Postcards have long been popular as an inexpensive way to communicate with loved ones, commemorate travel, or see world landmarks without leaving home.
The earliest known post card was printed in England in 1870; in the early years, most post cards were issued by government postal agencies. It wasn't until the United States Congress passed the Private Mailing Card Act in 1898--allowing private publishers to print postcards, which would then have a stamp affixed for mailing--that postcards entered the mainstream as a popular means of communication. Initially, consumers were only permitted to write an address on the back of a postcard; it was not until 1907 that "divided back" postcards were authorized by the United States Post Office.
The period between 1898 and 1918 is considered the "Golden Age of Postcards." Most postcards were manufactured by high quality printers in Germany and Austria; World War I shifted the production of many cards to the United States, where quality diminished.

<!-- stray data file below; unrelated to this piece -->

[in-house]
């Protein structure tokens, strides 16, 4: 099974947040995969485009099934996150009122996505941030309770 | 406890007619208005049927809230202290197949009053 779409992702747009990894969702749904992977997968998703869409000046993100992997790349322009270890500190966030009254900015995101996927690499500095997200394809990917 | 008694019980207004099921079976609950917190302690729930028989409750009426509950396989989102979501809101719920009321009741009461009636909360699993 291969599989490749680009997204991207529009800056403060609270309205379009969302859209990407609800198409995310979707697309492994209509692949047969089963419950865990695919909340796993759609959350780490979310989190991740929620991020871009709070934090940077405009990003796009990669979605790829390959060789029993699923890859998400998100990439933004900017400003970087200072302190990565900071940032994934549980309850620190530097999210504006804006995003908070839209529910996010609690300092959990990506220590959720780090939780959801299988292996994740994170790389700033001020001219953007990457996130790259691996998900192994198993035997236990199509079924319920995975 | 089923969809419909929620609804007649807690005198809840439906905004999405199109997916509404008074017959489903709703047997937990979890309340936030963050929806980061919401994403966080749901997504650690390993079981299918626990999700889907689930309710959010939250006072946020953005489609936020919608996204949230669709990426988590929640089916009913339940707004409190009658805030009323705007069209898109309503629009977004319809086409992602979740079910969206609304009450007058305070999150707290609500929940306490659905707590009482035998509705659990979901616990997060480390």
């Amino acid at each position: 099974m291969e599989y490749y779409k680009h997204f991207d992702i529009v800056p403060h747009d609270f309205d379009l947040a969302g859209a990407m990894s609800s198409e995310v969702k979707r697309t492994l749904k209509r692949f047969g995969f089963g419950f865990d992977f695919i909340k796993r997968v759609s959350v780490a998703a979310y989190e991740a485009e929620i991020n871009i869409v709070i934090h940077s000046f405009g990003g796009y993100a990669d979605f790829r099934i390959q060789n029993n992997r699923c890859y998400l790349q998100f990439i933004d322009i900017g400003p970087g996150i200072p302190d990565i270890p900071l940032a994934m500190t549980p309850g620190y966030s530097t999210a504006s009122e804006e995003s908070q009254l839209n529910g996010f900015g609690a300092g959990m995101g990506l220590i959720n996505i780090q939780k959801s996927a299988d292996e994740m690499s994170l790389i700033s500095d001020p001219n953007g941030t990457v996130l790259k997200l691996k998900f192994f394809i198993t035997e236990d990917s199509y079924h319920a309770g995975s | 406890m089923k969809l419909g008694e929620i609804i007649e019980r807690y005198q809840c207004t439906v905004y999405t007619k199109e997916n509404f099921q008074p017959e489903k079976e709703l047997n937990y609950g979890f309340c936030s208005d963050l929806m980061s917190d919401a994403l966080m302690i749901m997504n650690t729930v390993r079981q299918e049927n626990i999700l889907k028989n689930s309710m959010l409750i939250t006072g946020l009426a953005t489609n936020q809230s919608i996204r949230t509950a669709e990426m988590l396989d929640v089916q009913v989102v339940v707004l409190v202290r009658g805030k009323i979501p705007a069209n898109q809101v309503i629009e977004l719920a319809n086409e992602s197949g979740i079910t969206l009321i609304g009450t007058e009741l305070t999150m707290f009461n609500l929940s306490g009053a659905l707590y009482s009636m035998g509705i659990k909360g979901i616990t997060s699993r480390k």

Deltiology is the collecting and study of postcards, and has been a popular past-time since their inception. Margaret "Peg" Ziperman collected postcards throughout her life, both to document her travels and postcards of places she had never been. She was a longtime resident and active community member in San Antonio. Mrs. Ziperman continued to add postcards to the library's collection until her death in 2017 at the age of 102.